SailNet Community - View Single Post - A trip from NJ to S. America--Type, journey length, boat details?
View Single Post
  #1  
Old 03-10-2012
Nione Nione is offline
Junior Member
 
Join Date: Mar 2012
Location: Philadelphia, PA, USA
Posts: 4
Thanks: 0
Thanked 0 Times in 0 Posts
Rep Power: 0
Nione is on a distinguished road
Post A trip from NJ to S. America--Type, journey length, boat details?

Greetings! I'm a writer, in desperate need of some aid from real, live sailors. Google and Wikipedia can only help so much. Hours of scouring dozens of sites have only driven home the fact I am way out of my depth here!

This is the scenario:
Three people (two experienced sailors and one prisoner) are traveling from the New Jersey, U.S. coastline to a southern Caribbean island. It is November, present day time period. They are purchasing a small boat second-hand from a random harbor, and must be able to travel non-stop as discreetly as possible. Money is not an issue.

My main questions, broadly:

-- What sort of boat would they buy?
-- What is a small blue water boat actually like on the inside?
-- How long would this journey take, approximately?

Opinions and personal anecdotes are wonderful! If you want to go on at length about a boat you built or a journey you took, that is more than fine! I also welcome suggestions for further resources.

Thank you very much in advance!

-------------------------------

Specifics, my thoughts, and research:

First of all, I need to know if I'm even looking in the right direction when thinking "sailboat." Maybe these people should use a motorboat. Or power sailor. What do you think? They can't stop and refuel.

The next question is, What kind?

So far from my research it looks like they should be getting some sort of a sloop, yacht, or cruiser, (maybe something like this boat?) but it has been surprisingly difficult to locate a diagram of the various levels of any sailboat. I get the technical parts of the boat, electrical and plumbing diagrams, or (at best!) deck plans of large commercial vessels. So I feel rather ignorant but must ask: What do you see when you get on the deck of a boat, besides the mast, sails, boom, etc.? How do you get to the cabin; where is it? What are the various levels? What other spaces would it have, where, and how do you get to them? Or, could/should these people get a boat that has none of this, and just sleep on the deck? What supplies would they need to take on with them? (Generator?) How much could they take?
Basically, what is it like on and in a boat?

They want to move subtly, so I would imagine going on the open sea rather than keeping close to coasts would be preferable, but that could just be my ignorance talking. As I haven't yet researched entering/exiting international waters and harbor patrols I won't ask about that, but I'd like to know how realistic it is for them to head out to the open sea and not come near a coast until they've almost hit the island. And then would it shorten or lengthen the trip, since they could take a straighter line? (Or could they?) And just how much danger does that add? The narrator is the prisoner, so I don't need to know every detail of tides, etc., but I do need a general time frame. If they leave in November, approximately when would they reach the area near South America?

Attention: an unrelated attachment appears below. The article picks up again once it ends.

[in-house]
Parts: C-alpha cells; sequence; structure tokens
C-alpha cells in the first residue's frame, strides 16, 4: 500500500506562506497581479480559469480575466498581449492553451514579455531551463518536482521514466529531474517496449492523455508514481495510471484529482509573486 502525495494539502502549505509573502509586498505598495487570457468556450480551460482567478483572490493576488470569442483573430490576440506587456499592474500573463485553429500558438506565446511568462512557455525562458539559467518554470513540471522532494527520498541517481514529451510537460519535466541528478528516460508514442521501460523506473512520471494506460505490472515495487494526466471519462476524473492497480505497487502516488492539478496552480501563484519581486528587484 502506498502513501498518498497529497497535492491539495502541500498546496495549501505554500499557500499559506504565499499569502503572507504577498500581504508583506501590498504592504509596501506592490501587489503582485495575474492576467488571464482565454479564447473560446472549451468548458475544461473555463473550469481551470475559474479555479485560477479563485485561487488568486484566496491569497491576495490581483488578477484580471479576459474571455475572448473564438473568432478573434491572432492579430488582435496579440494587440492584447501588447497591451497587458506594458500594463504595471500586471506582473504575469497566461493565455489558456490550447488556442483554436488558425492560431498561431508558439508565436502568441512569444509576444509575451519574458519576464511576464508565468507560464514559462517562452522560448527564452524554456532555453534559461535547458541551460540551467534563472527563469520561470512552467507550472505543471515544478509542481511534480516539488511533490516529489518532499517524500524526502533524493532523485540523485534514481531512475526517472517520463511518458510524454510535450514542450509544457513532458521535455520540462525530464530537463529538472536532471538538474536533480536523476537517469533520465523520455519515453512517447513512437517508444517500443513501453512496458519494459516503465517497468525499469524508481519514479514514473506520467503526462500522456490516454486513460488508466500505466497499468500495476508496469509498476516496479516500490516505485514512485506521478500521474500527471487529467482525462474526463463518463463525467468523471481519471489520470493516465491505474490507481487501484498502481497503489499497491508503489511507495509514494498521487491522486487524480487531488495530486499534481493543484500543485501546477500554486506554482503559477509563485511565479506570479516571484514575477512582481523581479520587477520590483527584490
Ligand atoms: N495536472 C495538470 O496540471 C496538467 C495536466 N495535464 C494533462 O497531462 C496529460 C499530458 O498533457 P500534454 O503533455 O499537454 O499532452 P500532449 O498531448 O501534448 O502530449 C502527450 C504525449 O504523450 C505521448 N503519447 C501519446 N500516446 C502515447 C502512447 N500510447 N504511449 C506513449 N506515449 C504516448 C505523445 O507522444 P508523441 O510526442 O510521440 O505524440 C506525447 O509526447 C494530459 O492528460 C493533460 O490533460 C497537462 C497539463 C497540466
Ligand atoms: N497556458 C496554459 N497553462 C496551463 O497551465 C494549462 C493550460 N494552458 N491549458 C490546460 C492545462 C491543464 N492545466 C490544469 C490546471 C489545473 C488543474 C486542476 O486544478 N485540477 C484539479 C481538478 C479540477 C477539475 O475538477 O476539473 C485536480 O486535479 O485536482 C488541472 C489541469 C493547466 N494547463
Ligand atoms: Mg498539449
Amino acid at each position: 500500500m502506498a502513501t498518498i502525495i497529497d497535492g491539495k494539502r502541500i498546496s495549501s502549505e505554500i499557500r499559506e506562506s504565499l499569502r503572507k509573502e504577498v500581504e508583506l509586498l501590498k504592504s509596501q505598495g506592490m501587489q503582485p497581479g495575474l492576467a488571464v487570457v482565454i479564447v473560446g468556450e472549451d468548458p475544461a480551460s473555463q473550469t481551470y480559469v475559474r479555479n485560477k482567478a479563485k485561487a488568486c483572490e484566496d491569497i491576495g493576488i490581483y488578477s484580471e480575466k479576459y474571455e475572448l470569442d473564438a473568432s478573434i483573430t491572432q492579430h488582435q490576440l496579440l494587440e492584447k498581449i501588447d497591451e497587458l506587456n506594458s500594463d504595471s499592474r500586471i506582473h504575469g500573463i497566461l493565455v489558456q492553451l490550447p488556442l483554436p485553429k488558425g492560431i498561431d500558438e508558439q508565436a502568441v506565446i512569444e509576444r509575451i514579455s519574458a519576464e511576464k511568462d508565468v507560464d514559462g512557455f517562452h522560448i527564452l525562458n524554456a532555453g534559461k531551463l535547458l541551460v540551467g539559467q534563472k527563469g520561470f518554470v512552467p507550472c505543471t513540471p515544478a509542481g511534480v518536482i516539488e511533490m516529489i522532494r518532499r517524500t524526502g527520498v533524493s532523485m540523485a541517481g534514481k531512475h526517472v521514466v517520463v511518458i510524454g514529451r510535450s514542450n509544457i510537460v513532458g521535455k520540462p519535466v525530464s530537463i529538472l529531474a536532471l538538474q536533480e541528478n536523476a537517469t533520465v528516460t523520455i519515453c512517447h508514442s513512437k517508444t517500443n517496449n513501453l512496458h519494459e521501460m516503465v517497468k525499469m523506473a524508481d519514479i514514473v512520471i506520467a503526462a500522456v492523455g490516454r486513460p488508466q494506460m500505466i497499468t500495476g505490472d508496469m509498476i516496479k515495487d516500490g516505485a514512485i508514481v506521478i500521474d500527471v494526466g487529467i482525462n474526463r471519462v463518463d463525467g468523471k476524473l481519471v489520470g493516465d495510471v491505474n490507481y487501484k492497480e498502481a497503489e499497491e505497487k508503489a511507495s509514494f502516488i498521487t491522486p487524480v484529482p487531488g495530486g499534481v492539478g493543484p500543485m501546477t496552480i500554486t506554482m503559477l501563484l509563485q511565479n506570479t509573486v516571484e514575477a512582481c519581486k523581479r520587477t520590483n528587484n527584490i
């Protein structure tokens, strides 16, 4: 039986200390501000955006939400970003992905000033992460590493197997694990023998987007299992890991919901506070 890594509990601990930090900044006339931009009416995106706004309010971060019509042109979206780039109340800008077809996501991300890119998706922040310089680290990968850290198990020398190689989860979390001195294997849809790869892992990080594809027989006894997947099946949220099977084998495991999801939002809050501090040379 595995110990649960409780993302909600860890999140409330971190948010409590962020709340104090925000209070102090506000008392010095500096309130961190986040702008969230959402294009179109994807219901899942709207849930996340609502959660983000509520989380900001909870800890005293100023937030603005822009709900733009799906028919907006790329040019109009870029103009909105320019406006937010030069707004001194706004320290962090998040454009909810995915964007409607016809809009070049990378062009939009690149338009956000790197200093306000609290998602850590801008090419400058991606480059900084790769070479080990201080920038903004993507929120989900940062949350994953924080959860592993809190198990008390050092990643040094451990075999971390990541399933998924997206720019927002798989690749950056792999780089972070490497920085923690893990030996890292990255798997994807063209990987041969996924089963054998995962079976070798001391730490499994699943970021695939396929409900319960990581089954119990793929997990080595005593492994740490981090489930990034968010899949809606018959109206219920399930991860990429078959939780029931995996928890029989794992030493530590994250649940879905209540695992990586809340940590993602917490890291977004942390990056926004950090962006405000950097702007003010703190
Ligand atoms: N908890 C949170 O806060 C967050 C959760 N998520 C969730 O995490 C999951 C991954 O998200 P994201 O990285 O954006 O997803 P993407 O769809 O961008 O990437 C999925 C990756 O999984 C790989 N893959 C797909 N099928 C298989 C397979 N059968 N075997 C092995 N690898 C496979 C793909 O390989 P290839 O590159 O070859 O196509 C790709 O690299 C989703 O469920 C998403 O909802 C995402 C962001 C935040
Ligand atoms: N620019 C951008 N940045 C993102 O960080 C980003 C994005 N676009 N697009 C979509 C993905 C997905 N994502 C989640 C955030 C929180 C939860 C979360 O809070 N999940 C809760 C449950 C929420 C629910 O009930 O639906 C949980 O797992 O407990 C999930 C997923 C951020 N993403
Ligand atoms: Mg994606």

My research:
Believe me when I say that I have been researching this like mad, and would not bother actual people if I weren't utterly at a loss. GFE, right? If one of you wants I am willing to post as many used keyword combinations as I can remember and as many titles of Wikipedia articles that I read as I can recall. I've checked out the sticky on this forum about boats for off-shore cruising; I've read posts and searched boat sale listings. Looked at stuff like James Baldwin's Good Old Boats List. Everything gives me all the details I don't understand and almost none of the details I need. I have burnt, choked, and tortured myself in the name of writing research, and only go to other people when my at-hand resources fail me. So please see this post as the appeal to expertise that it is, not an attempt to get quick answers the easy way. Of course, ideally I would get on a boat, but I can't even begin searching for a way to make that happen until I know what kind of boat on which to seek experience.

I am very grateful for any help here! Who knows . . . Maybe learning about this will bring me to become enamored of sailing and one day I shall rise amongst your ranks!
Reply With Quote Share with Facebook